The Board will be accepting public comments at this meeting. If you are able to attend, please do and express your support for the removal of intrusive mental health questions.
Find more information and Feb. 7's agenda here.
The News Service of Florida Staff
|Coronavirus Has Not Been Found in Florida
As of Jan. 27, the coronavirus had not been found in any people who have traveled to Florida recently from the area of China where an outbreak of the respiratory illness began, Gov. Ron DeSantis said Monday. All the tests were conducted through the Florida Department of Health and sent to the federal Centers for Disease Control and Prevention in Atlanta.
As of Monday, the CDC website said five cases of the illness had been found in the United States, 32 people had tested negative and 73 results were pending. The states with confirmed cases were California, Illinois, Washington and Arizona. The CDC noted on its website it is closely monitoring the outbreak, first identified in the city of Wuhan in Hubei Province, China. People traveling to the U.S. on direct and connecting flights from Wuhan are now being diverted to five locations for screening: Atlanta, Chicago, Los Angeles, New York City and San Francisco.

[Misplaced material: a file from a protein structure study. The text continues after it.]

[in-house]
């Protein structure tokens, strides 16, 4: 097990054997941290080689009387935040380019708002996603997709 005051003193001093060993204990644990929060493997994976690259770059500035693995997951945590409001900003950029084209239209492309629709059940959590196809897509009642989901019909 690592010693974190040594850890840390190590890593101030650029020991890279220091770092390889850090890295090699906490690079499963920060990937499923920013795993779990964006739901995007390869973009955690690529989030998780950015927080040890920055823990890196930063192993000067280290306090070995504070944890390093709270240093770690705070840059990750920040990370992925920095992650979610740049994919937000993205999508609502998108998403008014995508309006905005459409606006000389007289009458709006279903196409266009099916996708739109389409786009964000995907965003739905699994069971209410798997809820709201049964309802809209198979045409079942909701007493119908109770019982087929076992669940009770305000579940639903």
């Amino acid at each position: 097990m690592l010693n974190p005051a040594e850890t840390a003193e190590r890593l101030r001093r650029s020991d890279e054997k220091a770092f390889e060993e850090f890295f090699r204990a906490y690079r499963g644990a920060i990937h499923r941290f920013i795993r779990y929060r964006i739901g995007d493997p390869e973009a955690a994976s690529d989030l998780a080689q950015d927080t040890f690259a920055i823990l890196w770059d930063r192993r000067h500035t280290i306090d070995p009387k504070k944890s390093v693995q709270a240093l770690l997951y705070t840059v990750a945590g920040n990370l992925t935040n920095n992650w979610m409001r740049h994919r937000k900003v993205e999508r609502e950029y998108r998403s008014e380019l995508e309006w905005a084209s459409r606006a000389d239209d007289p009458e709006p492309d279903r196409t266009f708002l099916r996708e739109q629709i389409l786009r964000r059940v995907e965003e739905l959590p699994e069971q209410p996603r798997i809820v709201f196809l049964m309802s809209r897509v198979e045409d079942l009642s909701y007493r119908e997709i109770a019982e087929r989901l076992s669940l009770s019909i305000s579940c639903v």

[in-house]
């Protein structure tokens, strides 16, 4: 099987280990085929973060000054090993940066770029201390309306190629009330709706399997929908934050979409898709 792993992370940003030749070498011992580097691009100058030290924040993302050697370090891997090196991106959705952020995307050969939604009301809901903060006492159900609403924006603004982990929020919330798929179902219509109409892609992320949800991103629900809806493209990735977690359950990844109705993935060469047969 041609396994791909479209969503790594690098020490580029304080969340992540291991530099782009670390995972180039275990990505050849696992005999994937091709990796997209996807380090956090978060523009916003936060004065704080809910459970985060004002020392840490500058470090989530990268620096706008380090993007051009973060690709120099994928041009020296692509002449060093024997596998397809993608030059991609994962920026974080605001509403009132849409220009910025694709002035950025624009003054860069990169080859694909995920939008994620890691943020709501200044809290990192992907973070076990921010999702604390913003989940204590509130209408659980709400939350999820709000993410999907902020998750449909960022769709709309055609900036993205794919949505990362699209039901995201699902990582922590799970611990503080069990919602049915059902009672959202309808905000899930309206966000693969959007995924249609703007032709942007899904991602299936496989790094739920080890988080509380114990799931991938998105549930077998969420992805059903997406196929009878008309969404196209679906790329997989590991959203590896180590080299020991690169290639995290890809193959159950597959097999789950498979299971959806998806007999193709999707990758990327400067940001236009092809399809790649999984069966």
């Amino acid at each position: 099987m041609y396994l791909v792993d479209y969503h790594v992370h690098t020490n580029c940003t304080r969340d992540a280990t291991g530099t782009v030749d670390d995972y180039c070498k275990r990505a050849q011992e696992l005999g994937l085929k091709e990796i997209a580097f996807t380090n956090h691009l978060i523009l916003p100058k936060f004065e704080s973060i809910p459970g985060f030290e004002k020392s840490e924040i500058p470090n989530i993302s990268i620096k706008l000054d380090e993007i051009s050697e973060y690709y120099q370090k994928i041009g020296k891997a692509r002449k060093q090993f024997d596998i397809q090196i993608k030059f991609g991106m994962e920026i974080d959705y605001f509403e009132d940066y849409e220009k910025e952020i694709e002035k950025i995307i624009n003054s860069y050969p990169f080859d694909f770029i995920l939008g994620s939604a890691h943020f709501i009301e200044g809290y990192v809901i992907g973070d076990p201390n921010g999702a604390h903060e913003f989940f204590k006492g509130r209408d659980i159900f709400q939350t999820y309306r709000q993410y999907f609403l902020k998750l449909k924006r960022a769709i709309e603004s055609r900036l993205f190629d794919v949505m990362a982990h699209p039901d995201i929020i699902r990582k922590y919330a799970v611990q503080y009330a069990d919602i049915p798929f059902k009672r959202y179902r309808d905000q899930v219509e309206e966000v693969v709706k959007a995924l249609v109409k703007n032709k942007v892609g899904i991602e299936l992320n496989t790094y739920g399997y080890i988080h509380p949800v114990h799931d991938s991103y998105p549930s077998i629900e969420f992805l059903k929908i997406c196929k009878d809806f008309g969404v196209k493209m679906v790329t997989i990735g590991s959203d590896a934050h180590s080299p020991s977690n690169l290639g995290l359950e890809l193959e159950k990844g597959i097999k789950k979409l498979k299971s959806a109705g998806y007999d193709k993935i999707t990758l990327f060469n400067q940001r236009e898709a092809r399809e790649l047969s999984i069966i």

The News Service of Florida Staff
|Hepatitis A Cases Continue to Mount
Jan. 27: Florida had 41 newly reported hepatitis A cases last week, bringing the total number of cases to 142 in 2020, according to the state Department of Health. Duval County led the state in the number of cases in the new year with 19, as of Saturday. It was followed by Volusia and Polk counties with 12 and 11 cases, respectively. The state had a major outbreak last year, when it totaled 3,266 cases. That compares, for example, to a total of 123 cases in 2015 and 122 cases in 2016. As the state continues to battle the virus, 2,523 first doses of hepatitis A vaccine were administered to adults from Jan. 19 to Saturday. Of those vaccinations, 1,161 were administered by county health departments, according to Department of Health data.
Florida's premier EMS/fire conference will be held July 8-11, 2020 at the DoubleTree by Hilton-Universal in Orlando, FL. We're switching things up this year! Check out our new opportunities for sponsors and exhibitors: